Where the uninsulated penetrating item in the individual design is indicated as a metallic pipe, conduit, tube, duct or cable, and the firestop system consists at minimum of a fill material (such as sealants, putty or mortar), the penetrant may pass through the opening in the wall or floor assembly at any angle, provided the annular space is maintained on both sides of the wall or floor assembly and all other specifications in the design are satisfied. In all other cases, except where otherwise indicated in the system, the penetrating item should penetrate the wall or floor assembly at a 90° angle.

Now that we have the wall sheathed and the service conduit penetration firestopped, we can then install an STI EZ-Path 22 (or two of them, one each side of the service conduit, if you need more room) mounted above the panel so that they discharge into the attic space over the dining room, with 5/8" Type X on the house side of the wall in this area. These devices provide UL tested and listed firestopping for as many or few NM cables (up to 8/3) as you can fit into them (visual 100% max fill), and can be re-entered at a later date without having to take anything apart, for around $100 a piece through the same suppliers that you can find the SpecSeal at.

Why all this work?

There is a more important reason than "shearwall sheathing replacement annoyance" that I'm doing it this way, though. As Square-D explains in data bulletin 0100DB0704, loadcenters are not intended to go into any sort of fire-rated assembly, and the intent of IRC 302.6 is to provide a degree of fire separation between the house and the garage:

Square D™ panelboards and load centers by Schneider Electric™ are not third-party certified for firewall installations. As of the publication of this article, we are not aware of any other manufacturer of panels that have successfully evaluated the use of panelboards within a fire wall.

Square D has investigated fire ratings for panels in the past with unsuccessful results. The temperature on the “unexposed” side of the wall must remain below a certain value over a specified period of time. The problem with panelboards (or any other device with a metal enclosure) is that the heat transfer is very rapid and the temperature on the unexposed sides quickly exceeds the allowable limits.

If a wall is required to have a particular hourly fire rating, then the entire wall assembly, which includes all its individual components, is expected to maintain that rating. When you place a panelboard or load center in the wall, you introduce a foreign component that has not been evaluated to insure the integrity of the wall is maintained. The same is true for doors. For example, UL tests door assemblies for fire ratings to make sure the entire wall will be resistant to fire for the required duration of time.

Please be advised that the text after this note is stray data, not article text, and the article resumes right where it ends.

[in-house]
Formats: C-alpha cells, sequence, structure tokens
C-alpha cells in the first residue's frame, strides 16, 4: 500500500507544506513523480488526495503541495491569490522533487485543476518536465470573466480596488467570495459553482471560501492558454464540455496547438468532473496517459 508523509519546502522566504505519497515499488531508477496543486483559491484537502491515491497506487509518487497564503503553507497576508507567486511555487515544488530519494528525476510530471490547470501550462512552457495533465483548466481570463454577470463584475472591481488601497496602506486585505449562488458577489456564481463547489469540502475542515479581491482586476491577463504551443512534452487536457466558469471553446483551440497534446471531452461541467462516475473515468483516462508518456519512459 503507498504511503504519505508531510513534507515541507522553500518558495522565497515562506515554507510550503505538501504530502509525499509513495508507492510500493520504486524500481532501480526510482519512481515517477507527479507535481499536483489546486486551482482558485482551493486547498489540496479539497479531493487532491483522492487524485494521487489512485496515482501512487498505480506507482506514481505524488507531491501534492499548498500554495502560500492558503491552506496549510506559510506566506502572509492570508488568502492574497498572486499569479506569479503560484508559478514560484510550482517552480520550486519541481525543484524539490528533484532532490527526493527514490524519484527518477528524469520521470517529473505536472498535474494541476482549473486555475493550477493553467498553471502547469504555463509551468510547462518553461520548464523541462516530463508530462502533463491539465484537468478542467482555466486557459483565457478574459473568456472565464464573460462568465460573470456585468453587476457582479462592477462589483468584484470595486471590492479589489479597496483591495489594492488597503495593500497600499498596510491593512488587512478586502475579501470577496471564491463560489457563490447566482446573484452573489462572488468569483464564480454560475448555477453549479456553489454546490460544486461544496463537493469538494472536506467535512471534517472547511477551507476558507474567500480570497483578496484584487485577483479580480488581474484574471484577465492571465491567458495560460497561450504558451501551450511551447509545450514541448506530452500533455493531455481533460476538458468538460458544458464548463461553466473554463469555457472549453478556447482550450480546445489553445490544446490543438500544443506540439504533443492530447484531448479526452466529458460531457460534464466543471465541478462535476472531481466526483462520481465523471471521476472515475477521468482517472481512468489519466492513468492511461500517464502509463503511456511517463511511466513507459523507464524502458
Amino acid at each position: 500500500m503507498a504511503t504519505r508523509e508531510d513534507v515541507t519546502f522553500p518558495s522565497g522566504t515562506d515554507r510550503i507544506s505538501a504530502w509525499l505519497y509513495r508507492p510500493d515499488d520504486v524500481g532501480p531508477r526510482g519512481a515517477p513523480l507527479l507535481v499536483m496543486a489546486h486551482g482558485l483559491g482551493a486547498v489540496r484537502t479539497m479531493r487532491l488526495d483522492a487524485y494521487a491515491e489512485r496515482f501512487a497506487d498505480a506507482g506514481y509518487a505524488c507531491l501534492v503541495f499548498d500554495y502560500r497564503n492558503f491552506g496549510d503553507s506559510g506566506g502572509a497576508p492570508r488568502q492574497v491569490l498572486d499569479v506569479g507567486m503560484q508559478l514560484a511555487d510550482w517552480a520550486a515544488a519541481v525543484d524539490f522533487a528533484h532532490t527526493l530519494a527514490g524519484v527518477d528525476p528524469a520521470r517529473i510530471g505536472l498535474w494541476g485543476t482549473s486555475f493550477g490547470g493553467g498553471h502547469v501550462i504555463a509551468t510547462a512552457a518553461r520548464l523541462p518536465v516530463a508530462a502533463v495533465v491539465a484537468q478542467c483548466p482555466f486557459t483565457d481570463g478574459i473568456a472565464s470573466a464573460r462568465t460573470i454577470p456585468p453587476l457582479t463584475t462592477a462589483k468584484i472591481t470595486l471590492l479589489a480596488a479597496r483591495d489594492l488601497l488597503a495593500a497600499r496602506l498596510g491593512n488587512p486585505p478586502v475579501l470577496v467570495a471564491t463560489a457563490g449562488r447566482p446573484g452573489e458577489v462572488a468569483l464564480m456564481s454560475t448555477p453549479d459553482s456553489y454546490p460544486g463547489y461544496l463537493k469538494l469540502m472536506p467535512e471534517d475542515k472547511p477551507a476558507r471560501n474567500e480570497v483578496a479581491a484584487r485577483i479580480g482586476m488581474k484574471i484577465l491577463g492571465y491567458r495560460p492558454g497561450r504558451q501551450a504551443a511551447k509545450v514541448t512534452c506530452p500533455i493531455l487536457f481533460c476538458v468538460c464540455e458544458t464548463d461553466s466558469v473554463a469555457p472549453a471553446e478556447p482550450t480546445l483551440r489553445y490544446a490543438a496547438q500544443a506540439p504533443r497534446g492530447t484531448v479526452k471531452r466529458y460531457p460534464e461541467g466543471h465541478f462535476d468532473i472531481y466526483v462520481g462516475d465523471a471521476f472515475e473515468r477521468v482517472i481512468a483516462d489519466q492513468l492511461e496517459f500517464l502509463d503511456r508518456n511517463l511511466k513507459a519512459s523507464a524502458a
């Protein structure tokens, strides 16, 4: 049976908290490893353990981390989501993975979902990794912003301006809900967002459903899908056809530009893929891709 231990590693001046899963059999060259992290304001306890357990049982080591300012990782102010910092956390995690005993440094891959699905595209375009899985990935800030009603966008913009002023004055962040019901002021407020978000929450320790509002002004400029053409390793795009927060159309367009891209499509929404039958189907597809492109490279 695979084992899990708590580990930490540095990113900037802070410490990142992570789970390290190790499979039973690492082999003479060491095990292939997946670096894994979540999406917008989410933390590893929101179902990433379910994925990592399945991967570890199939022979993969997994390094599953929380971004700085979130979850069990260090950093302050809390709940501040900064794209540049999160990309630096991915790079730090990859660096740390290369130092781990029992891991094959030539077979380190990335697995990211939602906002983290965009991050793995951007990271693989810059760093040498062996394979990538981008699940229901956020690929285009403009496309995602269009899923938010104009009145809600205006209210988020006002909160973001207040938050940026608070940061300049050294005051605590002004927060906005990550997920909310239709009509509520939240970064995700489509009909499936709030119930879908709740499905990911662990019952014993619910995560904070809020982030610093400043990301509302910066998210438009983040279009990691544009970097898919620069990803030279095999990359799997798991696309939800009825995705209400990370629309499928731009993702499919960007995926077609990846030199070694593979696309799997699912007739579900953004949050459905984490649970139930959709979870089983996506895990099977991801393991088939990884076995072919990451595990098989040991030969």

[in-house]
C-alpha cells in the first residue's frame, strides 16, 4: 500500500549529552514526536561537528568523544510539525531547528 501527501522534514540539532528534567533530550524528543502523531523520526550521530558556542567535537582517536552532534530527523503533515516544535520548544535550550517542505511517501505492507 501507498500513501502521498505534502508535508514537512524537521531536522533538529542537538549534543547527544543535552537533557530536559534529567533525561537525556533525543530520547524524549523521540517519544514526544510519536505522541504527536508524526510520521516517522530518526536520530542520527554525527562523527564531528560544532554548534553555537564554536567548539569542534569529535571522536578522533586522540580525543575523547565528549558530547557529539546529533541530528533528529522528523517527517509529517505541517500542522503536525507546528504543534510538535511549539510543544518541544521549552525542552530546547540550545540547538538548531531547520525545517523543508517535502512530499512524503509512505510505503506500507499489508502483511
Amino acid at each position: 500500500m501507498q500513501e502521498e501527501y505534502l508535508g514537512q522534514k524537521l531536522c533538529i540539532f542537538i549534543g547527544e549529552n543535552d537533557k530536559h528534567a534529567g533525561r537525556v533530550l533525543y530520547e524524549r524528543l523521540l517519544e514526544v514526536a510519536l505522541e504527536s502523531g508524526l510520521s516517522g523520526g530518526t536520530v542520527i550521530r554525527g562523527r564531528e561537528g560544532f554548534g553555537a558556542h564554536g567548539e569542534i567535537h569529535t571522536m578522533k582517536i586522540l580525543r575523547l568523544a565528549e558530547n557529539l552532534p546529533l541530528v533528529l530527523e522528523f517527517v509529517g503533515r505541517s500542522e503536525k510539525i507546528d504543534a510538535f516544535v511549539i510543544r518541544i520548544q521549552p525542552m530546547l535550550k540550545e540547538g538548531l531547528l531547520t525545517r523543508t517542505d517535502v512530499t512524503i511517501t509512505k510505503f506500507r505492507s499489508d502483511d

Square D manufactures equipment that may be used through fire walls. Take for instance busway passing through many floors in a high rise building. The UL ® Fire Directories (see reference below) provide materials and assemblies that ensure the fire would not spread up a high rise through those penetrations. Although there are methods to “Fire Stop” busway for two hours, there have not been any panelboards successfully evaluated for such purpose. Keep in mind that even if you were able to get the panelboard to pass, you then also add other materials (wire conduit, penetrations to exit the panel and fire rated wall) that would have to be considered in order to maintain the integrity of the fire rated wall assembly.

So, in order to maintain the integrity of the IRC R302.6-required fire separation, we use a surface-mounted panel instead. The penetration firestopping and ⅝" Type X drywall exceed the IRC's requirements for this wall, but penetration firestop testing assumes that the wall in question is constructed as a fully rated wall, not the "cross fingers and hope we get the 30 minutes predicted by IBC 722 calculations" basis R302.6 works from.

  • 1
    @manassehkatz-Moving2Codidact -- since the EZ-Path 22 is shorter than 24" long, no, that derate is not an issue Oct 10, 2021 at 19:10
  • Wow, great information. It looks like the EZ-Path 22 is a strait tube. Would they be mounted horizontally from the garage to the attic space above the pictured wall? (If you meant vertically, then I'll need some more explanation to understand what you mean.)
    – KJ7LNW
    Oct 11, 2021 at 2:38
  • @KJ7LNW you are correct that they'd be mounted horizontally :) (they can be used to penetrate floor-ceilings, but that's not what we need them for here) Oct 11, 2021 at 3:38